A panel of Wall Street IT veterans at the LinuxWorld Expo last week weighed in on the pros and cons of Linux as a core platform in the financial services sector.
Several speakers said the combination of Linux's low cost and good performance made it a good alternative for many Unix-based server applications.
"If you have a lot of Unix, then Linux makes sense," said Robert Lefkowitz, director in the Technology Architecture Group at Merrill Lynch & Co. Inc. "You have to sell Linux on TCO [total cost of ownership]," he said. Merrill Lynch runs Linux on its mainframes as an application platform for crunching complex derivative calculations.
While much of LinuxWorld was focused on Linux on Intel, Lefkowitz said the fact that the open source software runs on systems such as IBM Corp.'s RISC and mainframe computers and Hewlett-Packard Co. Alpha and other platforms is also a positive attribute.
"What makes Linux attractive is what makes Java attractive - it can run on multiple architectures and is not tied to any particular hardware vendor," he said.
Credit Suisse First Boston Corp. (CSFB) turned to Linux for running one of its busiest trading applications when its RISC-based Unix infrastructure became outdated.
"The great thing about Linux is that you can use real TCO as the selling point to get your organization to buy into something that also lets us do innovative things," said Evan Bauer, an independent software consultant and former CTO at CSFB.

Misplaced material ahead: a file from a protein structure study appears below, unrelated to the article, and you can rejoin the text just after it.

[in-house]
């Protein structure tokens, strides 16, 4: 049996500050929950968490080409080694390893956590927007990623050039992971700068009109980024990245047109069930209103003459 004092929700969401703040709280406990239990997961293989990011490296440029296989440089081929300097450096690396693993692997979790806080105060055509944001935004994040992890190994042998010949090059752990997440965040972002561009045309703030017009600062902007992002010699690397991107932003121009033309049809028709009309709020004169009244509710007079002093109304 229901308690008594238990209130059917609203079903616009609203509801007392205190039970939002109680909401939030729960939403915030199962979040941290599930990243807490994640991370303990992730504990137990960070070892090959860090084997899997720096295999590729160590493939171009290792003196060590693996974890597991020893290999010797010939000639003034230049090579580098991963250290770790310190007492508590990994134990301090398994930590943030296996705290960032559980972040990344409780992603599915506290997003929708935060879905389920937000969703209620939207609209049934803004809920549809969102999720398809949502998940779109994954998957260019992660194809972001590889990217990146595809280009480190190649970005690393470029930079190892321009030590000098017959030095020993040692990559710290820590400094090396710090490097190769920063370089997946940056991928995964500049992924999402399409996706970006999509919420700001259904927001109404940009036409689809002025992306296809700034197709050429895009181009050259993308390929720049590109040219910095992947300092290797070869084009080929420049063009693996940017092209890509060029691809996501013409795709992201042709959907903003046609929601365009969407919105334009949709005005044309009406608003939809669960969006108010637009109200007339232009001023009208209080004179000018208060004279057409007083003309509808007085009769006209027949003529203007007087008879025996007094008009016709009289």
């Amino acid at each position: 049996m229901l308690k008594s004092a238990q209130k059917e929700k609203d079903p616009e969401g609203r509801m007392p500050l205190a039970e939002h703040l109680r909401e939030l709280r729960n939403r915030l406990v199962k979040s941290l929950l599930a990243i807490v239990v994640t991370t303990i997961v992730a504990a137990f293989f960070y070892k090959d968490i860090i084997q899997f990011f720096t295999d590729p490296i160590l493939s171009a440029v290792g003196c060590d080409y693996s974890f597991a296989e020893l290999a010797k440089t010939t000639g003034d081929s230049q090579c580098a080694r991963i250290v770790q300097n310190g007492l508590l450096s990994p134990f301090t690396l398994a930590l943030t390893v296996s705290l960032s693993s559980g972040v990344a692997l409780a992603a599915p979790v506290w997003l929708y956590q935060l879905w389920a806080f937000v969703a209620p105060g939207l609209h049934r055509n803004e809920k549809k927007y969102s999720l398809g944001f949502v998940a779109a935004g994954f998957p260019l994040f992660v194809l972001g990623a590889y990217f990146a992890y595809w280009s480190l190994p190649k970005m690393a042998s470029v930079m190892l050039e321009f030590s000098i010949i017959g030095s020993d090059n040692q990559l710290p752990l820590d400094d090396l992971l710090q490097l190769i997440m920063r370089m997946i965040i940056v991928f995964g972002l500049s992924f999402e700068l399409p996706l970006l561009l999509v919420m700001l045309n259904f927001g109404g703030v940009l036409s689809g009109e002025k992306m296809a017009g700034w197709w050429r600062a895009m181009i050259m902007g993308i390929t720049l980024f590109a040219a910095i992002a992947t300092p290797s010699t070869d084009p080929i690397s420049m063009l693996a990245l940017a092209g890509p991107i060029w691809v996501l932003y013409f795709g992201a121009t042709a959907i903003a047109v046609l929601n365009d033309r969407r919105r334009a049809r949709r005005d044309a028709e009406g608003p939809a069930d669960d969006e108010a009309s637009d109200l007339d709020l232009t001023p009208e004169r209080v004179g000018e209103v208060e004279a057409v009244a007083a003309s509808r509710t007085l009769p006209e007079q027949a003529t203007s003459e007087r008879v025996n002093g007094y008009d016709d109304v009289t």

As a result of this infrastructure change, the trading desk was able to make US$20 million more in a year, Bauer said. "[CSFB] could take on more business because our trade flow was increased."
Merrill Lynch's Lefkowitz also praised the malleability of Linux, due to the availability of source code and the ability to work with open source tools and programmers to create a unique piece of code for a certain task.
"One of the strengths of free software is that it's not an either/or proposition," Lefkowitz said. "It gives you the opportunity to take bits from here and there and make the Borgish' thing that can satisfy [almost] all of your computing needs" for a specific task.
One panelist took a more skeptical view.
"We would install any open source software that was best-of-breed," said Robert Ryan, an IT executive at J.P. Morgan Chase & Co. Ryan said his firm uses Linux, but is taking a cautions approach towards leaning heavily towards open source, or any other single kind of operating system. He added that choosing open source for the sake of open source is not wise.
"At the end of the day Linux will have to stand on its own as a technology," Ryan said. Open source operating systems, he added, "have a tremendous opportunity to succeed, but the Achilles' heel for those products will be if they are oversold on the merits of their openness and not on the merits as an operating system."